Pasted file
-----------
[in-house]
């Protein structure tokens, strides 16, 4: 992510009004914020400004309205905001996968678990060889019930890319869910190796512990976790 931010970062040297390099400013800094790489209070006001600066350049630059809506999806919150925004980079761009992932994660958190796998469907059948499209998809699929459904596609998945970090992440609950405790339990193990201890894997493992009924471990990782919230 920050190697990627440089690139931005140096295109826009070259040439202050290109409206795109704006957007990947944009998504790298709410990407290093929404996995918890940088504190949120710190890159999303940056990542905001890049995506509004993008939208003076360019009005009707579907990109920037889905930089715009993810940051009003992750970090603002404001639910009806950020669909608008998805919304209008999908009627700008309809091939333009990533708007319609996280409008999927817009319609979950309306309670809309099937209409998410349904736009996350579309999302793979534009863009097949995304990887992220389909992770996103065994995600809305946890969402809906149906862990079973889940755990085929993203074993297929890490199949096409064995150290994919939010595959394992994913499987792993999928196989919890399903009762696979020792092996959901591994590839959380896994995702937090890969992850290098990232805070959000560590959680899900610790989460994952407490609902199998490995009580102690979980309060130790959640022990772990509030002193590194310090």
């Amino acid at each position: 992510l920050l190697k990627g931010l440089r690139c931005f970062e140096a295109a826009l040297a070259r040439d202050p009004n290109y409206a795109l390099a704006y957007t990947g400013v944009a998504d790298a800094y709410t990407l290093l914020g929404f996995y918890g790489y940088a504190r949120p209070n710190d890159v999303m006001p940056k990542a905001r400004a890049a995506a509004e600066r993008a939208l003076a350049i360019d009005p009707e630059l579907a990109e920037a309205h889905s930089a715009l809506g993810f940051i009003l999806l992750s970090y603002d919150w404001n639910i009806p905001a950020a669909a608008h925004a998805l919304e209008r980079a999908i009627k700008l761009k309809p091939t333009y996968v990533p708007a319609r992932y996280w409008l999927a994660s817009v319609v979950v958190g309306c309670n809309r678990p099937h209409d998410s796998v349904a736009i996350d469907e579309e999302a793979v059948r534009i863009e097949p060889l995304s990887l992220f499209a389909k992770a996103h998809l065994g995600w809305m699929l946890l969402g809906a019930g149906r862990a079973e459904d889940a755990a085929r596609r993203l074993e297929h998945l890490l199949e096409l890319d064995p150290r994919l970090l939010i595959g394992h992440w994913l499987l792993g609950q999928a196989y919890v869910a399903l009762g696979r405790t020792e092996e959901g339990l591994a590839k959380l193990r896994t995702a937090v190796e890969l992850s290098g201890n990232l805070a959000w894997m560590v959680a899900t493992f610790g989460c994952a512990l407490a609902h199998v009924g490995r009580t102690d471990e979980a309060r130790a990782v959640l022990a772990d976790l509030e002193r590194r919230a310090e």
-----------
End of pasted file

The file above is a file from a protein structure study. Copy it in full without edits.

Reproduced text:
[in-house]
């Protein structure tokens, strides 16, 4: 992510009004914020400004309205905001996968678990060889019930890319869910190796512990976790 931010970062040297390099400013800094790489209070006001600066350049630059809506999806919150925004980079761009992932994660958190796998469907059948499209998809699929459904596609998945970090992440609950405790339990193990201890894997493992009924471990990782919230 920050190697990627440089690139931005140096295109826009070259040439202050290109409206795109704006957007990947944009998504790298709410990407290093929404996995918890940088504190949120710190890159999303940056990542905001890049995506509004993008939208003076360019009005009707579907990109920037889905930089715009993810940051009003992750970090603002404001639910009806950020669909608008998805919304209008999908009627700008309809091939333009990533708007319609996280409008999927817009319609979950309306309670809309099937209409998410349904736009996350579309999302793979534009863009097949995304990887992220389909992770996103065994995600809305946890969402809906149906862990079973889940755990085929993203074993297929890490199949096409064995150290994919939010595959394992994913499987792993999928196989919890399903009762696979020792092996959901591994590839959380896994995702937090890969992850290098990232805070959000560590959680899900610790989460994952407490609902199998490995009580102690979980309060130790959640022990772990509030002193590194310090």
């Amino acid at each position: 992510l920050l190697k990627g931010l440089r690139c931005f970062e140096a295109a826009l040297a070259r040439d202050p009004n290109y409206a795109l390099a704006y957007t990947g400013v944009a998504d790298a800094y709410t990407l290093l914020g929404f996995y918890g790489y940088a504190r949120p209070n710190d890159v999303m006001p940056k990542a905001r400004a890049a995506a509004e600066r993008a939208l003076a350049i360019d009005p009707e630059l579907a990109e920037a309205h889905s930089a715009l809506g993810f940051i009003l999806l992750s970090y603002d919150w404001n639910i009806p905001a950020a669909a608008h925004a998805l919304e209008r980079a999908i009627k700008l761009k309809p091939t333009y996968v990533p708007a319609r992932y996280w409008l999927a994660s817009v319609v979950v958190g309306c309670n809309r678990p099937h209409d998410s796998v349904a736009i996350d469907e579309e999302a793979v059948r534009i863009e097949p060889l995304s990887l992220f499209a389909k992770a996103h998809l065994g995600w809305m699929l946890l969402g809906a019930g149906r862990a079973e459904d889940a755990a085929r596609r993203l074993e297929h998945l890490l199949e096409l890319d064995p150290r994919l970090l939010i595959g394992h992440w994913l499987l792993g609950q999928a196989y919890v869910a399903l009762g696979r405790t020792e092996e959901g339990l591994a590839k959380l193990r896994t995702a937090v190796e890969l992850s290098g201890n990232l805070a959000w894997m560590v959680a899900t493992f610790g989460c994952a512990l407490a609902h199998v009924g490995r009580t102690d471990e979980a309060r130790a990782v959640l022990a772990d976790l509030e002193r590194r919230a310090e």